The course was a five mile loop with approximately 700 feet of elevation gain per loop. The first mile was the most difficult, as it climbed steep single track with wash-outs in areas, up to an aid station at about the 1.2 mile mark. Volunteers were there throughout the day, handing out water and Gatorade. Then you began a descent down gravel roads, with washouts in the beginning, but ending up on maintained gravel roads until it leveled out around 2.2 miles. The course then wound around beautiful Lake Eden, along with its many Canadian geese, on grassy paths. At the 3.1 mile mark, there was a fully stocked aid station with water, Gatorade, Cliff bars, bananas, etc.. The course continued around the lake and then wound uphill on gravel roads, and back down to the lake. You again passed the 3.1 mile aid station, this time at about 4.4 miles. You also passed right by the bathrooms and showers, which was very convenient so you didn't have to wait in line for the porta-potties at the start/finish area. However, it was also difficult stepping out of the rain and mud, listening to the hot showers running, and then going back out again. The course ended up with a loop around the field, where you checked in and started the process over again.
The first few laps of the course were very enjoyable. I met several other ultrarunners and we stayed in vicinity of each other for a long time, which made the time go by much faster. There were constantly relay team members passing by, some of which were elite ultrarunners themselves, who I usually only see at the start line of a race. (One was not running the solo event because he had just run across the Sahara!) The weather was overcast, but warm, for most of the afternoon, with occasional drizzle and sprinkles starting in the evening. By midnight, some of the solo runners and teams had stopped at the 12 hour mark and everyone became much more spread out. I went for long periods of time without seeing anyone. Tony (my husband) ran two laps with me at different times, despite his torn meniscus, and kept me company. After midnight, it started raining steadily, and then a thunderstorm moved in. My loops were getting slower and slower. I started out with 50 minute loops, which gradually lengthened, and had passed the 50 mile mark around 10:20 after a few breaks to change shoes and clothes. By 4:00 a.m., I was pretty frustrated. I was drenched, cold, everything hurt, my loops were taking around 75 minutes or longer, I still had eight hours to go and my goal of over 100 miles seemed unattainable. So, at mile three on the next loop, I climbed into the truck where Tony was trying to sleep, changed into dry clothes, turned on the heat, drank an Ensure and napped off and on for the next hour or so. As the sky started to lighten and the rain stopped, my spirits improved and I hobbled back out of the truck and onto the loop again. As I passed through the start/finish area, I learned that there were only 4 people left in the 24 hour solo and that I was leading in laps, but only by one. That motivated me a bit more and I finished shortly after noon with 95 miles.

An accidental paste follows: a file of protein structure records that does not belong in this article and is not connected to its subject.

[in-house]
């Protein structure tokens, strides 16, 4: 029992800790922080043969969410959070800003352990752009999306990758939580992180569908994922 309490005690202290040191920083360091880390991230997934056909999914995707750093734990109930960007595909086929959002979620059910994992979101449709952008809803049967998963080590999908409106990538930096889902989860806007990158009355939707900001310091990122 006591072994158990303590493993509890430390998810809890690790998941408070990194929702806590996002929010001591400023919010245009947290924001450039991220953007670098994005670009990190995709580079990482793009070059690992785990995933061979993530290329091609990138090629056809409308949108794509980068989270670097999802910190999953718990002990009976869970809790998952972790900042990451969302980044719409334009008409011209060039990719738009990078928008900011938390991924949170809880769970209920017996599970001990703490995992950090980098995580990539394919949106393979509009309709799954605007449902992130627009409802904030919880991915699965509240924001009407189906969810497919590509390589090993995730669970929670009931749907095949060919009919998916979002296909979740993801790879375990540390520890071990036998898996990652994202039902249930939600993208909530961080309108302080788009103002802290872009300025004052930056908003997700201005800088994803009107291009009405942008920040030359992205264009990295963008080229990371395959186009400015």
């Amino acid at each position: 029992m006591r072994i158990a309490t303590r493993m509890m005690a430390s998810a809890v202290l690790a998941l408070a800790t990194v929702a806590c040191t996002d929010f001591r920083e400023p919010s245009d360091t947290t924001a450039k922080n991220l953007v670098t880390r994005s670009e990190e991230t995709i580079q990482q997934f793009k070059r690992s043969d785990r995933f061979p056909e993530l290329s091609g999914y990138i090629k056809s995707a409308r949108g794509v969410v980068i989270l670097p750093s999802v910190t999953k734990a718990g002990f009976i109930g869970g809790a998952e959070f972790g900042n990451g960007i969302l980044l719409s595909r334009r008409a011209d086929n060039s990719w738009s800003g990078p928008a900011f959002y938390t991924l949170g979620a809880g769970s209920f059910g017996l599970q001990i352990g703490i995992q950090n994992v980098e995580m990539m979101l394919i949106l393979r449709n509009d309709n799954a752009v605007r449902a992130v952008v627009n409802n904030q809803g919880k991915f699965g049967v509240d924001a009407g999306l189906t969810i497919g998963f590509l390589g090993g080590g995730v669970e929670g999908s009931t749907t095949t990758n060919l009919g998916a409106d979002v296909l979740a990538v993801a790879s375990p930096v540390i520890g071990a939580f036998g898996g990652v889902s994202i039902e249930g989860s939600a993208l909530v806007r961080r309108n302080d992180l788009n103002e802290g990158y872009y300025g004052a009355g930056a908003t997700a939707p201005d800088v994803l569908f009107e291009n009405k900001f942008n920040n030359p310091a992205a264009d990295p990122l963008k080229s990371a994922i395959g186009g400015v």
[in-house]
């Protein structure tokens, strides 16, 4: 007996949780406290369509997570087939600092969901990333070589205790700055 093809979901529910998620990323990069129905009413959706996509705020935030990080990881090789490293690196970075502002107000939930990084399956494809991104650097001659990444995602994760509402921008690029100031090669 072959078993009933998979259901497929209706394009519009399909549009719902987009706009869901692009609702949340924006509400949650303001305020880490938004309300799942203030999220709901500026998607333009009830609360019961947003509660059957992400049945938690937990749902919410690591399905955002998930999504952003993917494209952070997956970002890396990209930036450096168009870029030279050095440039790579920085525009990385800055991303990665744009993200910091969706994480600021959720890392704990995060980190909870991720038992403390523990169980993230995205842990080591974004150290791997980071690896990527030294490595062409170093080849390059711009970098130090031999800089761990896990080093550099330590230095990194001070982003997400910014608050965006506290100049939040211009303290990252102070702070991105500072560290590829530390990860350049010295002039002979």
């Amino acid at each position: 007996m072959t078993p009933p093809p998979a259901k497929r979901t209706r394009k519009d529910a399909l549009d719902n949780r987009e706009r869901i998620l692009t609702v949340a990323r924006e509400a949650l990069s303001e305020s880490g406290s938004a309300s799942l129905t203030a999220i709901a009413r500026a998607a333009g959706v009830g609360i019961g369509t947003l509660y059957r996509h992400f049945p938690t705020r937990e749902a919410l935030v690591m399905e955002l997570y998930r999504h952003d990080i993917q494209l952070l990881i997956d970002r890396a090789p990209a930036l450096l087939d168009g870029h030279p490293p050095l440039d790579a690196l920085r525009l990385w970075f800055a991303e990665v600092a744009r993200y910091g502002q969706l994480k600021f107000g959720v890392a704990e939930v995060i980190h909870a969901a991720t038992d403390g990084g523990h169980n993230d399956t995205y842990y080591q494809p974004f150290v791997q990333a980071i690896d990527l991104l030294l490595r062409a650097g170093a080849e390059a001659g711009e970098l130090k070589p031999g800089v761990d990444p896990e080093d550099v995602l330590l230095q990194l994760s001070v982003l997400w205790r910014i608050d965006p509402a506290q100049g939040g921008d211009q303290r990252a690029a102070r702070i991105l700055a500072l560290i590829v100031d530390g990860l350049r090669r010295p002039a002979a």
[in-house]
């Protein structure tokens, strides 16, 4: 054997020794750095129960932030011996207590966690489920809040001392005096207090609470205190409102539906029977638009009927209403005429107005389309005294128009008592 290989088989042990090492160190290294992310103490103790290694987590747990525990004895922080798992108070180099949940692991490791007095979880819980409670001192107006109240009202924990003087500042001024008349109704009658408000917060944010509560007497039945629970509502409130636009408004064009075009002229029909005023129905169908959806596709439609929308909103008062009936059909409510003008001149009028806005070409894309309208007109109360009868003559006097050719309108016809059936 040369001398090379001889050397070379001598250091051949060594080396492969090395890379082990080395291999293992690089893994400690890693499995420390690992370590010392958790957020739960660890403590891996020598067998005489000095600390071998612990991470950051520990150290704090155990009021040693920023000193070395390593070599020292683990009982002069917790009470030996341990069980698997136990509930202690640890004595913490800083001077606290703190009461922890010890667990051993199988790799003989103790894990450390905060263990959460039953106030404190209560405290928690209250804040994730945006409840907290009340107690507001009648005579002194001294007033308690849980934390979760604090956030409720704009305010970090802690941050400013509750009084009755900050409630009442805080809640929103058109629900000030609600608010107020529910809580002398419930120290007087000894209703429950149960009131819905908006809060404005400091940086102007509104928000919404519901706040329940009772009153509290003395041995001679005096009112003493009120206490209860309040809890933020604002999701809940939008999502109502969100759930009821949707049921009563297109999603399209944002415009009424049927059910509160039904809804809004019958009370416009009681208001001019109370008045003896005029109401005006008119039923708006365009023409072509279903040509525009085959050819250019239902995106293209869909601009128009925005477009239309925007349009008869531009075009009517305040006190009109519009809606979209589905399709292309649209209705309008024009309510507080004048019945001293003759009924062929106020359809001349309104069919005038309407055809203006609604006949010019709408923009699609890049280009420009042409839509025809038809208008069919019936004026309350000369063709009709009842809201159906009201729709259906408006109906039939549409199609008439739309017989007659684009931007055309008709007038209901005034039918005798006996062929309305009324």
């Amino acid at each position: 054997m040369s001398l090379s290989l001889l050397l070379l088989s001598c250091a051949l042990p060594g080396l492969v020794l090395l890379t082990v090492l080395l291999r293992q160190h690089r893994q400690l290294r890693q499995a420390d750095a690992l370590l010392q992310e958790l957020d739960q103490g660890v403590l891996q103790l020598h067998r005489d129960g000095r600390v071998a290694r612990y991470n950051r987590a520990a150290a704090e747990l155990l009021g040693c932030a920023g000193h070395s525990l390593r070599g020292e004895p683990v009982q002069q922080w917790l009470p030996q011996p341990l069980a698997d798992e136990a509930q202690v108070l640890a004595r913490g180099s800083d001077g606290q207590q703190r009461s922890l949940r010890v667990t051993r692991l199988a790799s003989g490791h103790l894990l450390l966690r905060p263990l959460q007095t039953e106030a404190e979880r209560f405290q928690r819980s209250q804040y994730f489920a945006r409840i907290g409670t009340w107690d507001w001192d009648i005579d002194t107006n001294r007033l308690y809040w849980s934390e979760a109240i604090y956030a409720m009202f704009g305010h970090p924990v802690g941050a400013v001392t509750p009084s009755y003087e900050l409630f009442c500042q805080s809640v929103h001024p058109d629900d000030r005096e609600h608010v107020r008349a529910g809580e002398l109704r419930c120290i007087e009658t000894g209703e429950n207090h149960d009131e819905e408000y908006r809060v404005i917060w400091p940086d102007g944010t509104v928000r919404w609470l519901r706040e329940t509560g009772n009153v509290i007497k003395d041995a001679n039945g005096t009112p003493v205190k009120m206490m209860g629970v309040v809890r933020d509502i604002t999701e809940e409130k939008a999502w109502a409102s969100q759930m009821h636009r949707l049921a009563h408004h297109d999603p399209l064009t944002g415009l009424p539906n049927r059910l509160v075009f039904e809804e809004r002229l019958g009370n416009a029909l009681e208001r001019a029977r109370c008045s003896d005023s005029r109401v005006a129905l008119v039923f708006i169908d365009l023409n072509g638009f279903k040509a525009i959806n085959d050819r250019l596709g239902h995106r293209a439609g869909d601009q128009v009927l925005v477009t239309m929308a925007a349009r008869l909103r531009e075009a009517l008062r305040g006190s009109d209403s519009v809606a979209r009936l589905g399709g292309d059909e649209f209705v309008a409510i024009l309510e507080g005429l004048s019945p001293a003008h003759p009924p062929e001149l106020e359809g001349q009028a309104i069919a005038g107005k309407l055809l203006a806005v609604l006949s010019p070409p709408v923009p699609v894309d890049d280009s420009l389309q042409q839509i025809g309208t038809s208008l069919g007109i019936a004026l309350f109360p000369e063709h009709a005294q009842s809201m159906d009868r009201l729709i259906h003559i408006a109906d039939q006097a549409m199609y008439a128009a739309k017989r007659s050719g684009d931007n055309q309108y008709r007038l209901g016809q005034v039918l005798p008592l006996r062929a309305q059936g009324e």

Our friend and adventure racing partner, Alan Buckner, ran the 12-hour solo as his first ultra and finished before midnight with 50 miles. His longest race prior to that had been the Bartram Trail 21 mile endurance run three weeks before.
I can't say enough good things about the race director and volunteers. The aid station at 3.1 remained manned at all times despite the weather and the volunteers were handing out cups of water and Gatorade to everyone who came through. At the start/finish area, the volunteers checked on me every time I went through, asking if they could get me anything or if I needed anything. From my perspective, everything went very smoothly, despite having over 40 teams running plus the soloists. The results for the top three in each category were ready immediately after the race and some extremely nice prizes were given to the first place teams and soloists. The fact that 100 percent of your entry fee went directly to the charity made the race even more special.
gorges every single trail
1 month ago